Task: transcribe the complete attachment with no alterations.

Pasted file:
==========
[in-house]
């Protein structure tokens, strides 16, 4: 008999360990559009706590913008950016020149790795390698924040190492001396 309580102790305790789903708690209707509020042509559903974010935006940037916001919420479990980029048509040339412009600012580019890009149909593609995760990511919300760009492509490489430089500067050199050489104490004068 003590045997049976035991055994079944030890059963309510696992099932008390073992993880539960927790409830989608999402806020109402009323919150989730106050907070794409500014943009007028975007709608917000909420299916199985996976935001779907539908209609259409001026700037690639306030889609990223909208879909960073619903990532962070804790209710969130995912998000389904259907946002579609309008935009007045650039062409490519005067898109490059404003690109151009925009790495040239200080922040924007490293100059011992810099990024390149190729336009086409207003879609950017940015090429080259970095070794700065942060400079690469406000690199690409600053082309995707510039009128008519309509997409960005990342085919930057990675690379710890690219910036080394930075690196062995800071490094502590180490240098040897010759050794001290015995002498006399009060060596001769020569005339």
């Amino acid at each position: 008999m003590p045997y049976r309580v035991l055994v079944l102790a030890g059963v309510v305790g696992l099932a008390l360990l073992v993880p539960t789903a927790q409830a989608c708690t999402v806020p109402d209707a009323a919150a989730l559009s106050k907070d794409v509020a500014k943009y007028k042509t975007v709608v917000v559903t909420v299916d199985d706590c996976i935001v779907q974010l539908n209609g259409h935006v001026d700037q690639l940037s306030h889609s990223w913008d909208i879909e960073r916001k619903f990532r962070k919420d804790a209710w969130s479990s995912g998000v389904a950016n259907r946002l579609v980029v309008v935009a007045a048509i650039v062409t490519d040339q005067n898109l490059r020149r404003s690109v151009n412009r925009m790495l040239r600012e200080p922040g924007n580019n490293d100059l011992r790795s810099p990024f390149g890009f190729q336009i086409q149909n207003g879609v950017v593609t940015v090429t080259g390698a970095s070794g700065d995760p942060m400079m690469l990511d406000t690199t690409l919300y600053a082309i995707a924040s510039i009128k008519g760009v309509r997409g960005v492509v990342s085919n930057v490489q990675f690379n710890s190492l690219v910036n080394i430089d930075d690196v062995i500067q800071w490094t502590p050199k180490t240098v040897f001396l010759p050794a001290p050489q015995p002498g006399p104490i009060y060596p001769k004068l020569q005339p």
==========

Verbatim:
[in-house]
């Protein structure tokens, strides 16, 4: 008999360990559009706590913008950016020149790795390698924040190492001396 309580102790305790789903708690209707509020042509559903974010935006940037916001919420479990980029048509040339412009600012580019890009149909593609995760990511919300760009492509490489430089500067050199050489104490004068 003590045997049976035991055994079944030890059963309510696992099932008390073992993880539960927790409830989608999402806020109402009323919150989730106050907070794409500014943009007028975007709608917000909420299916199985996976935001779907539908209609259409001026700037690639306030889609990223909208879909960073619903990532962070804790209710969130995912998000389904259907946002579609309008935009007045650039062409490519005067898109490059404003690109151009925009790495040239200080922040924007490293100059011992810099990024390149190729336009086409207003879609950017940015090429080259970095070794700065942060400079690469406000690199690409600053082309995707510039009128008519309509997409960005990342085919930057990675690379710890690219910036080394930075690196062995800071490094502590180490240098040897010759050794001290015995002498006399009060060596001769020569005339």
């Amino acid at each position: 008999m003590p045997y049976r309580v035991l055994v079944l102790a030890g059963v309510v305790g696992l099932a008390l360990l073992v993880p539960t789903a927790q409830a989608c708690t999402v806020p109402d209707a009323a919150a989730l559009s106050k907070d794409v509020a500014k943009y007028k042509t975007v709608v917000v559903t909420v299916d199985d706590c996976i935001v779907q974010l539908n209609g259409h935006v001026d700037q690639l940037s306030h889609s990223w913008d909208i879909e960073r916001k619903f990532r962070k919420d804790a209710w969130s479990s995912g998000v389904a950016n259907r946002l579609v980029v309008v935009a007045a048509i650039v062409t490519d040339q005067n898109l490059r020149r404003s690109v151009n412009r925009m790495l040239r600012e200080p922040g924007n580019n490293d100059l011992r790795s810099p990024f390149g890009f190729q336009i086409q149909n207003g879609v950017v593609t940015v090429t080259g390698a970095s070794g700065d995760p942060m400079m690469l990511d406000t690199t690409l919300y600053a082309i995707a924040s510039i009128k008519g760009v309509r997409g960005v492509v990342s085919n930057v490489q990675f690379n710890s190492l690219v910036n080394i430089d930075d690196v062995i500067q800071w490094t502590p050199k180490t240098v040897f001396l010759p050794a001290p050489q015995p002498g006399p104490i009060y060596p001769k004068l020569q005339p």